Mount Auburn Cemetery in Massachusetts was not only America’s first garden cemetery and became the final resting place for many famous Americans, but it has also been the setting for ongoing conflicts between rivals. One of these involved William Morton and Charles Thomas Jackson—at the time, one living and one dead.
In the nineteenth century, surgeons tended to take the moral view that pain was God’s punishment for sin. These doctors took pride in the ability to execute complicated procedures quickly and they had little interest in using laughing gas or ether in their practices as a way of reducing pain in their patients.
On the other hand, dentists at this time were largely self-taught and they attempted to attract new patients by making dentistry less painful. In Hartford, Connecticut, Horace Wells and William Morton were partners in “mechanical dentistry”, a practice which specialized in replacing rotting teeth with dentures.
Morton, who had been a clerk, printer, and salesman, had enrolled in the Baltimore College of Dental Surgery, but left without graduating. He went to Hartford to study under the dentist Horace Wells.
Morton is shown above.
In 1844, Horace Wells found that nitrous oxide—generally known as laughing gas—could be used to make dental extraction relatively painless. He tried to convince other doctors and dentists to incorporate this into their practices, but failed. In 1848, he committed suicide, being depressed and addicted to sniffing ether.
In 1843, Morton married Elizabeth Whitman. Her parents strongly objected to Morton’s profession and agreed to the marriage on the condition that Morton study medicine. Morton entered Harvard Medical School, and once again dropped out before graduating. While at Harvard, however, he had attended the chemistry lectures of Dr. Charles Thomas Jackson. Jackson introduced Morton to the anesthetic properties of ether. Ether was the main ingredient in toothache drops which could be applied to teeth topically before extraction.
Jackson is shown above.
Morton was determined to find a painkiller which he could use in his dental practice. He decided that he could get a more controlled effect if the patients inhaled ether vapors. He also realized that he would have to purify the ether vapors. As a result he created what he called Letheon Gas.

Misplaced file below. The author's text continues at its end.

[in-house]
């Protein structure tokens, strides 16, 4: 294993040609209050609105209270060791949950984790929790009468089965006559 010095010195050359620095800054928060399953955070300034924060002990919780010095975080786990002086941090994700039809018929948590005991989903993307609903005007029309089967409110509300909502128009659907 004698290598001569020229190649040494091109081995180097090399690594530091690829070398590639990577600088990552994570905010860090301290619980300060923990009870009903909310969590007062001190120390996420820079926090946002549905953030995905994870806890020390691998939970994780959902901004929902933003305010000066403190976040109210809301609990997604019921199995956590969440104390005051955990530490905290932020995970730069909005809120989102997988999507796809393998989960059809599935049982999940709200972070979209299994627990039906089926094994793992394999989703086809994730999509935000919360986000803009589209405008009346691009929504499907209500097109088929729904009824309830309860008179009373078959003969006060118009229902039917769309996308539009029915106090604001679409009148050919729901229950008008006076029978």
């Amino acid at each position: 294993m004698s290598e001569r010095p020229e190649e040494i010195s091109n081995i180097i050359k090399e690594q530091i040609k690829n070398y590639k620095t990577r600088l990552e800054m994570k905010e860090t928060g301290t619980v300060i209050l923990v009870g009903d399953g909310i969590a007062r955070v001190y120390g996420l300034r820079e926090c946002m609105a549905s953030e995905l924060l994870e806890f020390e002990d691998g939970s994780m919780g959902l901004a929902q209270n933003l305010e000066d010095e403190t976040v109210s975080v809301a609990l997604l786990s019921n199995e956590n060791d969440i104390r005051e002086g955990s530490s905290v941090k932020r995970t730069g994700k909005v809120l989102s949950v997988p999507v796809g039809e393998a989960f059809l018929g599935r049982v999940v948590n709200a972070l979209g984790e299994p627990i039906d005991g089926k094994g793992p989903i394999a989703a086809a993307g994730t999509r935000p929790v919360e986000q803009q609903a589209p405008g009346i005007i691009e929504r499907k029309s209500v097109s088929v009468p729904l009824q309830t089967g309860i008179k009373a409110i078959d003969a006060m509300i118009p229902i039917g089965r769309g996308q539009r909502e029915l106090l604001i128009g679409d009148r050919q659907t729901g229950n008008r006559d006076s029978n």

Following a successful painless tooth extraction with the use of Letheon Gas in 1846, Boston surgeon Henry Jacob Bigelow arranged for a demonstration of the new anesthetic at the operating theater of the Massachusetts General Hospital. At this demonstration, Dr. John Collins Warren removed a large neck tumor with no pain to the patient.
The painting shown above depicts Morton administering ether to a patient.
While it was widely known that Letheon was actually ether, Morton obtained a patent for Letheon. With this action, Morton’s old mentor, Dr. Jackson, claimed that he had first come up with the idea of using ether as an anesthetic. For the rest of their lives these two men would be locked in an acrimonious battle for fame and fortune.
Morton died in 1868 and was buried in the Mount Auburn Cemetery. His supporters erected a memorial at his grave which credited him as the discoverer of anesthesia.
Mount Auburn Cemetery was also a place for the living and throngs of people came in for outings, walks, and a quiet lunch. According to one story, Jackson was walking through Mount Auburn one day when he happened upon Morton’s grave and monument. According to some people, Jackson was drunk and threw a major fit. Some people feel that this is the event that drove him into insanity. He died in 1880 in the McLean Asylum in Somerville, Massachusetts and was buried in the Mount Auburn Cemetery.